Researcher Roisin O'Dea explores the fascinating events behind the 1970 Arms Crisis, the subject of RTÉ's first bi-media project, the new TV documentary and podcast series GunPlot.

GunPlot explores one of the most extraordinary periods in Irish politics, which culminated in Charles Haughey and three others being put on trial for conspiracy to import arms illegally.

To tell the story, both the TV documentary and the podcast series, relied heavily on archive from the tumultuous period of 1969-1971. As the researcher on the TV documentary, I was charged with hunting down footage and images from the era which would help shed light on the complex and murky events of the Arms Crisis.

In the bigger picture, records and archive have three main functions in our society – evidence, accountability, and culture. In television, it helps us create a credible snapshot in time. Memories fade and we can never know what was said in private conversations, but we do have an indisputable record of what was said and done in the public domain.

We couldn't fit all the archives we came across into this project, so here are some of my favourite gems from the vaults...

Eamon de Valera and Jack Lynch, circa 1970

JACK LYNCH NEVER SAID "WE WON’T STAND IDLY BY"

Jack Lynch was Taoiseach in August 1969 when the Battle of the Bogside took place in Derry and violence spread to Belfast. The panic spread South and there was huge pressure on the Fianna Fáil government to help nationalists in the North. After a heated cabinet meeting, Lynch gave a live speech where he promised that the Irish government would "no longer stand by and see innocent people injured and perhaps worse".

The speech caused a sensation with rumours spreading in Derry that Irish troops were to invade The North. It’s one the most important speeches in North-South relations but more often than not, it is misquoted. Somewhere along the way, the most famous line in the speech gained an extra word – idly.

12th August 1969: Protestors petrol bomb an armoured Royal Ulster Constabulary
patrol in the streets of Derry during the Battle of the Bogside.
(Photo by Peter Ferraz/Getty Images)

Lynch began to be misquoted early on in the aftermath of the speech and the "idly" part stuck. Unlike today, there was no 24-hour news cycle endlessly replaying clips, no internet to retweet the line from the speech a thousand times.

Arguably, not standing idly by gives a sense of intent to be active. When it comes to complex issues like the use of force in Northern Ireland and the difference between defence and offence, every syllable is weighed down with meaning. In political terms, the speech was explosive and even more so with a word inserted incorrectly.

Whatever Lynch may have been thinking or intending, the archive broadcast is indisputable evidence of what he actually said - watch below.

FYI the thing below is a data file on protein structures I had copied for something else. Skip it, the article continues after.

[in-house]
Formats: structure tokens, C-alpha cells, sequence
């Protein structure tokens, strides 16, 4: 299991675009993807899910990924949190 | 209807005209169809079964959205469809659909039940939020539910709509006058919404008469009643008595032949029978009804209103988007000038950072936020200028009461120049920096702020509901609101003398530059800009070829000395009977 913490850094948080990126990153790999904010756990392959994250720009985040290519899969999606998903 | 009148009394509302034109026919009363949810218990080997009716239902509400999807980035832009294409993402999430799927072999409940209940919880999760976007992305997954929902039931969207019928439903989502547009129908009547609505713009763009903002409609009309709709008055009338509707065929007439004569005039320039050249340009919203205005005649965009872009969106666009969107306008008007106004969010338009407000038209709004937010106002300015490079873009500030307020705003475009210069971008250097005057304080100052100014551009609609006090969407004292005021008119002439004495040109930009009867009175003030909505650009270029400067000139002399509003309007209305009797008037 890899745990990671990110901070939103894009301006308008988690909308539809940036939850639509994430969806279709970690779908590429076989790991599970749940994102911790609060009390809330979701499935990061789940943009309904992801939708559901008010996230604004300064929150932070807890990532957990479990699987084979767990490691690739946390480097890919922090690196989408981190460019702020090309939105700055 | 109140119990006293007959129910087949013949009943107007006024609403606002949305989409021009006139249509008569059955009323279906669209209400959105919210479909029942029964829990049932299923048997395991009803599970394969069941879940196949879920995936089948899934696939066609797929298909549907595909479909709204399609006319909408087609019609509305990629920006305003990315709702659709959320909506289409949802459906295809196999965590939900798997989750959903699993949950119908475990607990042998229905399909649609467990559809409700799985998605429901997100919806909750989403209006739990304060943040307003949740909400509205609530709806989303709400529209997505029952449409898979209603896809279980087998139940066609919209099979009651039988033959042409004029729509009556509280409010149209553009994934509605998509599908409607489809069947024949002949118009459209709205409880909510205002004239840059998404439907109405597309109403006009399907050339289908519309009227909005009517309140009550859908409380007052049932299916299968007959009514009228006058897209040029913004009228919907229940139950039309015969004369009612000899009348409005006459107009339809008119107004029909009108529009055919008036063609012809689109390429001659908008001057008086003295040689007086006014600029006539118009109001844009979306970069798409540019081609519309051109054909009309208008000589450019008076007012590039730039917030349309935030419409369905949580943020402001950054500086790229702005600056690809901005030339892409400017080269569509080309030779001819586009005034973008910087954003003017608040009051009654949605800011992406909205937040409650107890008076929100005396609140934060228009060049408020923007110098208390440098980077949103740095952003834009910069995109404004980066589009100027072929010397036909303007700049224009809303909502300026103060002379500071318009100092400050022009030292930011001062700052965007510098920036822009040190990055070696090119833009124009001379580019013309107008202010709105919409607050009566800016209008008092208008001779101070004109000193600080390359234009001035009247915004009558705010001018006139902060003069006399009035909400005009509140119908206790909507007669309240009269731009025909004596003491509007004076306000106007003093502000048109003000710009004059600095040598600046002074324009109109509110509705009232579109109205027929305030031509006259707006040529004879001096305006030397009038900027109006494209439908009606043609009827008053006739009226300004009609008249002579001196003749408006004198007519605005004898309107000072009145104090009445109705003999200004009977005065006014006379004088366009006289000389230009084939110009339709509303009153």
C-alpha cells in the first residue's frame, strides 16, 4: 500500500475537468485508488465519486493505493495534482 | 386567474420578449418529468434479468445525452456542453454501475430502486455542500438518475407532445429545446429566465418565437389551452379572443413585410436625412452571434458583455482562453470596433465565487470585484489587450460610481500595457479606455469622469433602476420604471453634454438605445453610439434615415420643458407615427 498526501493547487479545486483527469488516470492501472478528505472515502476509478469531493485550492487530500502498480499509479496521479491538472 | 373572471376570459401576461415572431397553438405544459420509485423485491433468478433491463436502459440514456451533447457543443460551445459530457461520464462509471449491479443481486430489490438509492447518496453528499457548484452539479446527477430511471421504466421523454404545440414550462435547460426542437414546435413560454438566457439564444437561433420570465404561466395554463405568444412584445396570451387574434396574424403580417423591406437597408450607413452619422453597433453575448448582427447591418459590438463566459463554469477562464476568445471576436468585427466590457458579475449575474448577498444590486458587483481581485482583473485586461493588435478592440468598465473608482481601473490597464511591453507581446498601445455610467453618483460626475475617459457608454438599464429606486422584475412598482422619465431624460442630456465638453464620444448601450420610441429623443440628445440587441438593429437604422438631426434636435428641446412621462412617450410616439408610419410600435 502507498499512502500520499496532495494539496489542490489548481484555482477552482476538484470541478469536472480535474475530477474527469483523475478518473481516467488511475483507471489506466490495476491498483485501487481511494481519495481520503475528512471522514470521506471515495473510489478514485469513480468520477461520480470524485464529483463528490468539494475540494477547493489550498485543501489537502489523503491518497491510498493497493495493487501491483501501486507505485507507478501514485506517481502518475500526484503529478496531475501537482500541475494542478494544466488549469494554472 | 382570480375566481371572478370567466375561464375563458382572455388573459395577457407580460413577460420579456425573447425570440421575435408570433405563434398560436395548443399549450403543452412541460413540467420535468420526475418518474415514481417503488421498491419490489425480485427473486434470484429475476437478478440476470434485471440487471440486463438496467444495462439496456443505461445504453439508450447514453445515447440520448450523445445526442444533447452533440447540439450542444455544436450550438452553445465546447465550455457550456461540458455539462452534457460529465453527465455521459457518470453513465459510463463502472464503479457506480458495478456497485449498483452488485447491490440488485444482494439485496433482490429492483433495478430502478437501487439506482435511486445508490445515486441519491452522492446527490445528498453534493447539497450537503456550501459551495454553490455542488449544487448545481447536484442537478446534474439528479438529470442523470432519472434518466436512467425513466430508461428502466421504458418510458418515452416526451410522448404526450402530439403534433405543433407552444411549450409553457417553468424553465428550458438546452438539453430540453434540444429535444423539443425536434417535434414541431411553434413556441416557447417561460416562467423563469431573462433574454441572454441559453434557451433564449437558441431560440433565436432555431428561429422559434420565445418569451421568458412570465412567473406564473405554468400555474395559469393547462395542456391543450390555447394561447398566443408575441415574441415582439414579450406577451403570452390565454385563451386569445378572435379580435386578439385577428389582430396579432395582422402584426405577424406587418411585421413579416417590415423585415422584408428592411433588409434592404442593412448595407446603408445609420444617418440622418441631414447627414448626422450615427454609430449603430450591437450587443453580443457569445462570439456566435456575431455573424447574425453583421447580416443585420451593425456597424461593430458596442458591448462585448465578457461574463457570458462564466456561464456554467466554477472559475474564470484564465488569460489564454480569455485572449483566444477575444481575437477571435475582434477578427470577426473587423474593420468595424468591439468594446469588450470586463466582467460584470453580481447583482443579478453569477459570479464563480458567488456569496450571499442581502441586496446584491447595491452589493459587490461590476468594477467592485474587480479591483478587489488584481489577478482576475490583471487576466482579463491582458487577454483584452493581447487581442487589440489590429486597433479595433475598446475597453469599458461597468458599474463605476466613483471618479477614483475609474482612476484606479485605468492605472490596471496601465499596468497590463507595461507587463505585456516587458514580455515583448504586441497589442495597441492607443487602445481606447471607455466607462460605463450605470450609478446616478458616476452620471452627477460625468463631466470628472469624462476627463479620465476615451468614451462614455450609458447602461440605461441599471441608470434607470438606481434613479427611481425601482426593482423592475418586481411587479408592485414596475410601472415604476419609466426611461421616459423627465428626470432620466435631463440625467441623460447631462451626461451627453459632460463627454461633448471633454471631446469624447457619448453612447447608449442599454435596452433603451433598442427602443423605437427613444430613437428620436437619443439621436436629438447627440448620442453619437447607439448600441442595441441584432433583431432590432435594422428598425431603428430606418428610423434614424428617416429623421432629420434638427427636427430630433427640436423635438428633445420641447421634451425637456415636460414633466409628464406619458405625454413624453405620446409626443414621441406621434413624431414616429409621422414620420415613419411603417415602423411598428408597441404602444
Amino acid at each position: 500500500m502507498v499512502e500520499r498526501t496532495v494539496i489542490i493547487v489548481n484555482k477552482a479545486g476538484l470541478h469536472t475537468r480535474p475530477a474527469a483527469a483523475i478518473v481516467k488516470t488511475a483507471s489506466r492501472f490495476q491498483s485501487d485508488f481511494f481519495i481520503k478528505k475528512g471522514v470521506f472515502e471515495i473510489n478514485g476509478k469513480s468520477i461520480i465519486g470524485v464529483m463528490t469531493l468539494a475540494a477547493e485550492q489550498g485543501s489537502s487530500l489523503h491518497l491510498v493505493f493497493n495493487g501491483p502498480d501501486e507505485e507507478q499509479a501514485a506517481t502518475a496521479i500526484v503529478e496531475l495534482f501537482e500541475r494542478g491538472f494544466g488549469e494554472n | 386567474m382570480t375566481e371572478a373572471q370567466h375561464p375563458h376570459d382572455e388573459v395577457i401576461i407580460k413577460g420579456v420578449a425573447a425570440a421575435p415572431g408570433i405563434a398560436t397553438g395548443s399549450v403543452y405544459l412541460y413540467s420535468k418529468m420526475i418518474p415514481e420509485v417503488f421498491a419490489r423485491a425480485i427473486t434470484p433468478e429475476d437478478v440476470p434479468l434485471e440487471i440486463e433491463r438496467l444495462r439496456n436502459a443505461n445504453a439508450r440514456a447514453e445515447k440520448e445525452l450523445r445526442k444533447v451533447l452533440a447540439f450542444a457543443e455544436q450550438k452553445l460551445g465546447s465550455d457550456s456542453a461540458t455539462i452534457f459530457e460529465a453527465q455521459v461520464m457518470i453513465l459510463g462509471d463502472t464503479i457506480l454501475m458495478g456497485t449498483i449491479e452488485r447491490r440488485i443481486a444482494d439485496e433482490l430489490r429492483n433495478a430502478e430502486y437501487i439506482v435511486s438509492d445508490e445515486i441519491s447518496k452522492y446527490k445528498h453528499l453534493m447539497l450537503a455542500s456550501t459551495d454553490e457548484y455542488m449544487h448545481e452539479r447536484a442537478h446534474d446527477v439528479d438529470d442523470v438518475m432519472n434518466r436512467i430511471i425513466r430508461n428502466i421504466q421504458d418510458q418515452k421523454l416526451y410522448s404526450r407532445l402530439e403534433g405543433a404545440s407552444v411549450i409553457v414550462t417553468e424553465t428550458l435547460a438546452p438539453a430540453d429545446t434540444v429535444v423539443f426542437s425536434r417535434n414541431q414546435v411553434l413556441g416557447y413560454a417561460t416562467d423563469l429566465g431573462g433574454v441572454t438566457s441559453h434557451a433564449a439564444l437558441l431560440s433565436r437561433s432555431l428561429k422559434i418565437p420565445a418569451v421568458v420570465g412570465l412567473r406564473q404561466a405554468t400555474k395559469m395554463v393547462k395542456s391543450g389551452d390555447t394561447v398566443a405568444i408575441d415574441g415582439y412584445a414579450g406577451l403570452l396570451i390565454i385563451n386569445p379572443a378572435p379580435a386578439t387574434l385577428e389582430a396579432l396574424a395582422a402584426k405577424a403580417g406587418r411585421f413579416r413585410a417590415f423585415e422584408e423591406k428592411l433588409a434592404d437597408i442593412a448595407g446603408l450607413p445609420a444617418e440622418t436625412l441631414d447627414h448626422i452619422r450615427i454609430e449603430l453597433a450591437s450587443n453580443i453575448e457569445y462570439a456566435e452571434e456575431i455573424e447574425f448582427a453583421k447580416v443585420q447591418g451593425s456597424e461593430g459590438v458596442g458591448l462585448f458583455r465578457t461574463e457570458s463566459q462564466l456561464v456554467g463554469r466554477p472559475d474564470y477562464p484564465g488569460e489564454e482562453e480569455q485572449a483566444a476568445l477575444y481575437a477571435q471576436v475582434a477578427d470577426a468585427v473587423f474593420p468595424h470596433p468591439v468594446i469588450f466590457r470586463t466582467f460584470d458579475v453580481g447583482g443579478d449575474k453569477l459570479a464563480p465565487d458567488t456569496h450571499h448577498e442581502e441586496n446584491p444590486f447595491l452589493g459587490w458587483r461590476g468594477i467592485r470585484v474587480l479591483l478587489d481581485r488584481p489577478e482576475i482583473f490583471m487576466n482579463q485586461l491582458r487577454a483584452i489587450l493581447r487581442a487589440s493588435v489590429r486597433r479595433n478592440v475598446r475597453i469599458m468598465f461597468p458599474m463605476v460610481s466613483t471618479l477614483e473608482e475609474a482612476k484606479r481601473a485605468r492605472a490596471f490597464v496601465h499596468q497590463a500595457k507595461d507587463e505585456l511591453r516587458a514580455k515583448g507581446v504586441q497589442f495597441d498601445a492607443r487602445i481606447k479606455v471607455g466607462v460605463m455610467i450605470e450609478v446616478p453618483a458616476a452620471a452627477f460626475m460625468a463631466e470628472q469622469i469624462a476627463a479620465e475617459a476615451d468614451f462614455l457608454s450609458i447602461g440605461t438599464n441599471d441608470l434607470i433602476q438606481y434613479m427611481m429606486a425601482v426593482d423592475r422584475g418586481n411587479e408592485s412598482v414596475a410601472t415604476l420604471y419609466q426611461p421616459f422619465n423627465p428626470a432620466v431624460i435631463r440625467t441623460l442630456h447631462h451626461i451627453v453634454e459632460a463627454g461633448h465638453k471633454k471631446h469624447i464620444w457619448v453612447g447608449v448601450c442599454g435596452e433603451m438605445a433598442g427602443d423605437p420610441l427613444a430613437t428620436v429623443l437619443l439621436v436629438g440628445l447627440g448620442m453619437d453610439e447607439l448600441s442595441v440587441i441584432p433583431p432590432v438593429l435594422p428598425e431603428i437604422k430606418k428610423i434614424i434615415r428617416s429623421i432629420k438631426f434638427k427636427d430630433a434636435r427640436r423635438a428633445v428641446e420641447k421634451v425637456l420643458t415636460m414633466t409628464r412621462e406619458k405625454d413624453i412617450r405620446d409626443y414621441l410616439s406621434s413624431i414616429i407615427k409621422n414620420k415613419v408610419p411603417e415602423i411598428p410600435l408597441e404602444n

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BERNADETTE DEVLIN WAS THERE...

While spooling through hours of news reports and archive footage from 1969, I was struck by the lack of women represented in the Arms Crisis and more generally in news coverage. There were only three female TDs out of 144 at the time and no female ministers. There are many complex and systemic reasons for the lack of Irish women in powerful positions in 1969 (the short version is - The Patriarchy).

Bernadette Devlin

However, there is a significant amount of coverage of one woman, Bernadette Devlin (later Bernadette McAliskey). She was a leader of the Irish Civil Rights movement from Derry. She became the youngest ever MP in Westminster when she was elected on the socialist Unity platform in 1971, aged just 21. Her passion and charisma were captured in many news reports, including these clips from inside Free Derry.

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You can see more clips of Bernadette here, via RTÉ Archives.

WHO WAS GERRY JONES?

When making this programme, I was frequently asked "who was the guy with the eye patch?". In much of the archive footage of the Arms Crisis, a man with an eye patch appears outside the courts at the side of the defendants. He is a tall man with a fine head of hair and a black eye patch on his right eye. His name was Gerry Jones. The Jones Brothers (Gerry, Christopher and John) were successful businessmen and Gerry was a member of the Fianna Fáil national executive. He was also involved in TACA, the fundraising arm of Fianna Fáil, and a supporter of a united Ireland. Omnipresent in the TV and newspaper reports of the Arms Crisis, he was referred to as "Blaney’s Shadow" in political circles following the trial. When the Public Accounts Committee looked into the financing of the failed arms attempts in 1971, Gerry Jones appeared before them to discuss how the relief fund was distributed. Despite his peripheral involvements in events, he has become one of the enduring images of the crisis.

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THE TRUTH BEHIND HAUGHEY’S ACCIDENT...